Spousal Immunity – The DV Defense

Domestic Violence

One way to defend against domestic violence charges is with the spousal immunity.

Domestic violence is a huge issue in our society and it has become a hot button topic as of late, however, ever charge of domestic violence is not a case with footage of an NFL football player hitting a woman in an elevator. In fact in many domestic violence cases neither party ever planned for the cops to get involved and they don’t want charges filed either way. How these scenarios usually unfold is a couple gets in an argument, and the argument may escalate to the level where neighbors hear the fight and so they call the cops. When the cops show up they investigate everyone involved and one of the parties may say something like “he pushed me” or “she grabbed my arm” or “he said he was going to hurt me while holding a knife.” With these words the officer will possibly arrest one of the individuals for Assault (DV) (DV = domestic violence moniker, which enhances the charge), Criminal Mischief (DV), DV in the Presence of a Child, or Disorderly Conduct (DV).

The DV Defense

Once the prosecutor receives the referral from the police officers charges will be filed and the accused individual will be notified. Obviously as attorneys we would counsel that the accused individual should retain legal counsel at this point in the process. One of the hardest things for people to understand in this type of situation is why they are being charged with this crime when their spouse doesn’t want to “press charges.” The reality of this is that the state has the grounds and authority to bring criminal charges against an individual, no one else does, so its not the alleged victim that is bringing the criminal charges its the state, so even if the spouse doesn’t want the case to proceed it often still does because the state thinks that the law has been broken. That being said there is still an opportunity for the defendant to get a dismissal in these types of cases.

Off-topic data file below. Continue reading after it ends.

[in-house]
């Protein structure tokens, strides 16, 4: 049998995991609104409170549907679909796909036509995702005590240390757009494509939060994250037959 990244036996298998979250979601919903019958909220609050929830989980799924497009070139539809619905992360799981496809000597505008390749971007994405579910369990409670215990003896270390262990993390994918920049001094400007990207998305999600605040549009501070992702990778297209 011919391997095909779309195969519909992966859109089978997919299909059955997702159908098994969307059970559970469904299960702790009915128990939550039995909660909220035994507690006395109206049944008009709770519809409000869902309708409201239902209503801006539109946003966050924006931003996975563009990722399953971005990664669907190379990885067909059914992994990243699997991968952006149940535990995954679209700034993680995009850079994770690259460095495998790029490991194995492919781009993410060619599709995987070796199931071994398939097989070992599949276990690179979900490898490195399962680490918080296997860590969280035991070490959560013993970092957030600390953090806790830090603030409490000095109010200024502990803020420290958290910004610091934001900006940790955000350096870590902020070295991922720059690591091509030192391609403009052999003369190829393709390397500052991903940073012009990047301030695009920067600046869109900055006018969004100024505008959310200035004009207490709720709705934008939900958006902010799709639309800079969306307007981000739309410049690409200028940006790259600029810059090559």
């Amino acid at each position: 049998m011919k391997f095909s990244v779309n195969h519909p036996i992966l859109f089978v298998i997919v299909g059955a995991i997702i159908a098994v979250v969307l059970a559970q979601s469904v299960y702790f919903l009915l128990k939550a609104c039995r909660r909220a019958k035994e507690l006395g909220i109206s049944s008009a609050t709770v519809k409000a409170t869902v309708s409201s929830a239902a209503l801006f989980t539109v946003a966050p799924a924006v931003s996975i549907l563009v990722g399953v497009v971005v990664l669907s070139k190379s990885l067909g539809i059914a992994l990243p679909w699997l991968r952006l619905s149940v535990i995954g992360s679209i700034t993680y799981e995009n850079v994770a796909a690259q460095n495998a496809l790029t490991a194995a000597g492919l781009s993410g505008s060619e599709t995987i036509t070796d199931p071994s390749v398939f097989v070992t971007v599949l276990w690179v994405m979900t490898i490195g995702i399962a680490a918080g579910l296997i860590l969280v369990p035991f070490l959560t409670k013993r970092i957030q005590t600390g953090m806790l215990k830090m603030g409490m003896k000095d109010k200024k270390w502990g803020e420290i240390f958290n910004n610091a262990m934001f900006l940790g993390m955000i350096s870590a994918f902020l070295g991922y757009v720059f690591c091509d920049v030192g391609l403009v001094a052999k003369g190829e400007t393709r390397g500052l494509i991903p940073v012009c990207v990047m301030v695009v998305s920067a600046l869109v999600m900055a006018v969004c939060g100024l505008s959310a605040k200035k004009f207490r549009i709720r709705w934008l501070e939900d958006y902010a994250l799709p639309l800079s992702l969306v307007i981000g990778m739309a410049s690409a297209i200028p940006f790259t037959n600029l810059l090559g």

Spousal Immunity

Even though the state doesn’t need the alleged victims approval to continue with the case they do often still need their cooperation to be able to prove that the offense took place. In cases where the alleged victim and the defendant are married the prosecutor cannot force the alleged victim to testify because of what is called the spousal immunity. The spousal immunity is a right that all married persons have that makes it so they cannot be forced to testify against their spouse. If the parties are just dating then this does not apply they must be married. So if the only real evidence the prosecution has is the alleged victims testimony then they often have to dismiss DV cases like this for lack of evidence if the spouse is not willing to testify.

Salt Lake City DV Attorney

If you have been charged with a domestic violence related case, such as assault or criminal mischief then call the attorneys at Salt Lake City Criminal Defense for help. We have helped hundreds of clients in Utah with their DV cases and we can help answer your questions and make sure your rights are protected.

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